From one of its broader aspects, however, in summary, the invention embraces a method of compensating for variations in the output signal response characteristic curve of a measurement sensor to input stimuli from the output signal response of an ideal reference sensor, over an input stimuli range extending between two different-valued input stimuli, the method comprising, determining and storing signal variation in the output of the measurement and reference sensors in response to one-value input stimulus; applying the stored signal variation to the measurement sensor output, during measurement use, effectively to superimpose the measurement and reference output response characteristic curves at a first point corresponding to one-value input stimulus; determining and storing signal variation in the output of the measurement and reference sensors in response to a different-value input stimulus; applying the last-named stored signal variation to the measurement sensor output, during measurement use, effectively relatively to pivot said characteristic curves about said first point substantially to superimpose the said characteristic curves at a second point corresponding to said different-value input stimulus and over the span therebetween, thereby automatically to correct the output response of the measurement sensor, in subsequent measurement use, over the complete characteristic response curve over the domain connecting said first and second points. Preferred details and best mode embodiments are later presented.
The invention will now be described with reference to the accompanying drawing,
FIGS. 1A-C of which are graphs illustrating the sensor output response characteristic superposition technique underlying the invention; and
FIG. 2 is a combined block and flow diagram for implementing the same in preferred form.
Referring to FIG. 1A, the invention is first illustrated in connection with its application to a current-transmitter pressure-type sensor, such as a strain gauge (for example, of the Action-Pack Model or type TP690, of Action Instruments, Inc.), though the invention is generally applicable to all types of sensors and similar devices. As shown, the "IDEAL" sensor provides a voltage output characteristic response curve (voltage plotted along the abcissa), which is a linear function of the pressure being measured (plotted along the ordinate). In particular, a sensor output of X1 volts corresponds to an input pressure stimulus of value Y1; and a sensor output of X2 corresponds to a pressure Y2. FIG. 1A also shows a typical curve (dash-dot) for an "ACTUAL" sensor to be used for measurements and in which a sensor output X1' corresponds to the output actually obtained for a stimulus pressure Y1; and a sensor output X2' corresponds to pressure Y2--quite different values from or at variance with the "IDEAL" curve between the selected lower and upper measurement pressure points Y1 and Y2.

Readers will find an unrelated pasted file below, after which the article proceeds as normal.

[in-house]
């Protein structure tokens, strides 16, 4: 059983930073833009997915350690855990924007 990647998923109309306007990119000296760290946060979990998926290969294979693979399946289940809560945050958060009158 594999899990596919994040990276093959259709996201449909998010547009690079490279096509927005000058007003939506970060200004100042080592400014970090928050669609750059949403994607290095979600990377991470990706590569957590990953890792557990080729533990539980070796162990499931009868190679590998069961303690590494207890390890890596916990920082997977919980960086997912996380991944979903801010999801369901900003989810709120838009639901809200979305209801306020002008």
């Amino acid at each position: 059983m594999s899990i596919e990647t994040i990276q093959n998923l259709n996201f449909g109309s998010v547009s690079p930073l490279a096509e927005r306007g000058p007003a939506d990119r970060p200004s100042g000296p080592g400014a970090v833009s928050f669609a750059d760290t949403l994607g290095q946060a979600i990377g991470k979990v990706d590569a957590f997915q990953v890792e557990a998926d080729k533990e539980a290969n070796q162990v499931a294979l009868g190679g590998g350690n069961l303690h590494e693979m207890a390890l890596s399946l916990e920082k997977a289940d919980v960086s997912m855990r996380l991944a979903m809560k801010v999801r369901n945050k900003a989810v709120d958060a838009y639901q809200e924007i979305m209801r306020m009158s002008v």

In accordance with the method underlying the invention, the first steps in the automatic calibration procedure consist of the following sequence. Output responses X1 and X2 of an ideal (or standard or reference) sensor 3 in FIG. 2, corresponding to input stimuli Y1 and Y2, respectively, are stored in memory at 5. The actual sensor to be used for measurement purposes, so-labeled at 1 in FIG. 2, is provided with a reference input or stimulus corresponding to the lower-value calibration point Y1. The operator effects a step labeled "INPUT", which causes the stored value X1 from memory 5 to be recalled at 5'. A step called "CHANGE" is then effected which causes the actual sensor 1 to respond to its input pressure Y1 and to produce an output X1'. The outputs X1' and X1, under an "ENTER" step, are applied to a difference comparator 7 of well-known type for determining the signal variation or difference between X1' and X1 and causing such difference, ΔX1=X1'-X1, to be calculated and stored in memory 5" for that particular sensor 1. As shown in FIG. 1B, the result of this calibration of the first stimulus point Y1 is an "OFFSET" so-labeled (dash curve) corresponding to the solid-line ideal curve, such that a sensor output of X1'=X1+ΔX1 provides the measurement of the stimulus Y1. While this makes measurements in the lower portion of the curve in the vicinity of Y1 more accurate, however, the slope of the actual measurement sensor characteristic may vary markedly from the "IDEAL" characteristic, as is shown by the increasing gap between the "OFFSET" and "ACTUAL" curves in FIG. 1B.